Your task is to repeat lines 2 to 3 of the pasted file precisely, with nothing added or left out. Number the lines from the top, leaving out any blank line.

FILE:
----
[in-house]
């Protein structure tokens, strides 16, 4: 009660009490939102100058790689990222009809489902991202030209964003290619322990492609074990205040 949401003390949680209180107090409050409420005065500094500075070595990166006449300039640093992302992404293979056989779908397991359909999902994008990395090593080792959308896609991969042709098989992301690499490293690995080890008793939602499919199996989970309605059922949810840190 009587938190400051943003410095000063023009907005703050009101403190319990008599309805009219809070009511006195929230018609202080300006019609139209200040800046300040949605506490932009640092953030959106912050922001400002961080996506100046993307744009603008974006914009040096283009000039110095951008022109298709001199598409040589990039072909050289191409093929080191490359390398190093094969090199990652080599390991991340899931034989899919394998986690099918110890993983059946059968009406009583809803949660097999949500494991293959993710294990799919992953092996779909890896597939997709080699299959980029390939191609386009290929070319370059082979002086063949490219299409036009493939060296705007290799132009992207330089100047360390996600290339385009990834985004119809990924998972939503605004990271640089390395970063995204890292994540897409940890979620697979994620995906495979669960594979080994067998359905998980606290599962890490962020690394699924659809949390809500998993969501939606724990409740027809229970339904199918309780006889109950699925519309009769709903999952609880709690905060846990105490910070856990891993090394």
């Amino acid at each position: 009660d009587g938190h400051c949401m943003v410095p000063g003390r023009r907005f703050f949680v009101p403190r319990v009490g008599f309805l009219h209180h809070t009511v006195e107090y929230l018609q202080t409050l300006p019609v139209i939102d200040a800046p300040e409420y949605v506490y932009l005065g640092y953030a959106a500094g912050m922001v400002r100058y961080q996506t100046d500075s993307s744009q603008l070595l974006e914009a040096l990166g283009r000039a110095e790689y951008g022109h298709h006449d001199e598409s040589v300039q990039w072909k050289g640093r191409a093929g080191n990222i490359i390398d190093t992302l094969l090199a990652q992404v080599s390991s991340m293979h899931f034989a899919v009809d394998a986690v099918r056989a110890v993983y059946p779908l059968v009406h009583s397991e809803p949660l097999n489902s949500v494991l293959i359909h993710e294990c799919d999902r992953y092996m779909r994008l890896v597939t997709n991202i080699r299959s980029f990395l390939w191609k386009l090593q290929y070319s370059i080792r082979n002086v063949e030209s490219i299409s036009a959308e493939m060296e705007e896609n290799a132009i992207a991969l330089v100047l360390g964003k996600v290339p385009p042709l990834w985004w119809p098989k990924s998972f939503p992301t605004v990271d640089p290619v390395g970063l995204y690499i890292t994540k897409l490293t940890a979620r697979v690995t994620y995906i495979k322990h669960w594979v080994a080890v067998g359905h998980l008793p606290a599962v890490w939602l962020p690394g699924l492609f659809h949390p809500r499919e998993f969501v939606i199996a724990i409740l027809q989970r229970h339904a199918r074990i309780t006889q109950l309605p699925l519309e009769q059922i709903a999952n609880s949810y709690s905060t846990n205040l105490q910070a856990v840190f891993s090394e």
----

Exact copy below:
């Protein structure tokens, strides 16, 4: 009660009490939102100058790689990222009809489902991202030209964003290619322990492609074990205040 949401003390949680209180107090409050409420005065500094500075070595990166006449300039640093992302992404293979056989779908397991359909999902994008990395090593080792959308896609991969042709098989992301690499490293690995080890008793939602499919199996989970309605059922949810840190 009587938190400051943003410095000063023009907005703050009101403190319990008599309805009219809070009511006195929230018609202080300006019609139209200040800046300040949605506490932009640092953030959106912050922001400002961080996506100046993307744009603008974006914009040096283009000039110095951008022109298709001199598409040589990039072909050289191409093929080191490359390398190093094969090199990652080599390991991340899931034989899919394998986690099918110890993983059946059968009406009583809803949660097999949500494991293959993710294990799919992953092996779909890896597939997709080699299959980029390939191609386009290929070319370059082979002086063949490219299409036009493939060296705007290799132009992207330089100047360390996600290339385009990834985004119809990924998972939503605004990271640089390395970063995204890292994540897409940890979620697979994620995906495979669960594979080994067998359905998980606290599962890490962020690394699924659809949390809500998993969501939606724990409740027809229970339904199918309780006889109950699925519309009769709903999952609880709690905060846990105490910070856990891993090394």
């Amino acid at each position: 009660d009587g938190h400051c949401m943003v410095p000063g003390r023009r907005f703050f949680v009101p403190r319990v009490g008599f309805l009219h209180h809070t009511v006195e107090y929230l018609q202080t409050l300006p019609v139209i939102d200040a800046p300040e409420y949605v506490y932009l005065g640092y953030a959106a500094g912050m922001v400002r100058y961080q996506t100046d500075s993307s744009q603008l070595l974006e914009a040096l990166g283009r000039a110095e790689y951008g022109h298709h006449d001199e598409s040589v300039q990039w072909k050289g640093r191409a093929g080191n990222i490359i390398d190093t992302l094969l090199a990652q992404v080599s390991s991340m293979h899931f034989a899919v009809d394998a986690v099918r056989a110890v993983y059946p779908l059968v009406h009583s397991e809803p949660l097999n489902s949500v494991l293959i359909h993710e294990c799919d999902r992953y092996m779909r994008l890896v597939t997709n991202i080699r299959s980029f990395l390939w191609k386009l090593q290929y070319s370059i080792r082979n002086v063949e030209s490219i299409s036009a959308e493939m060296e705007e896609n290799a132009i992207a991969l330089v100047l360390g964003k996600v290339p385009p042709l990834w985004w119809p098989k990924s998972f939503p992301t605004v990271d640089p290619v390395g970063l995204y690499i890292t994540k897409l490293t940890a979620r697979v690995t994620y995906i495979k322990h669960w594979v080994a080890v067998g359905h998980l008793p606290a599962v890490w939602l962020p690394g699924l492609f659809h949390p809500r499919e998993f969501v939606i199996a724990i409740l027809q989970r229970h339904a199918r074990i309780t006889q109950l309605p699925l519309e009769q059922i709903a999952n609880s949810y709690s905060t846990n205040l105490q910070a856990v840190f891993s090394e």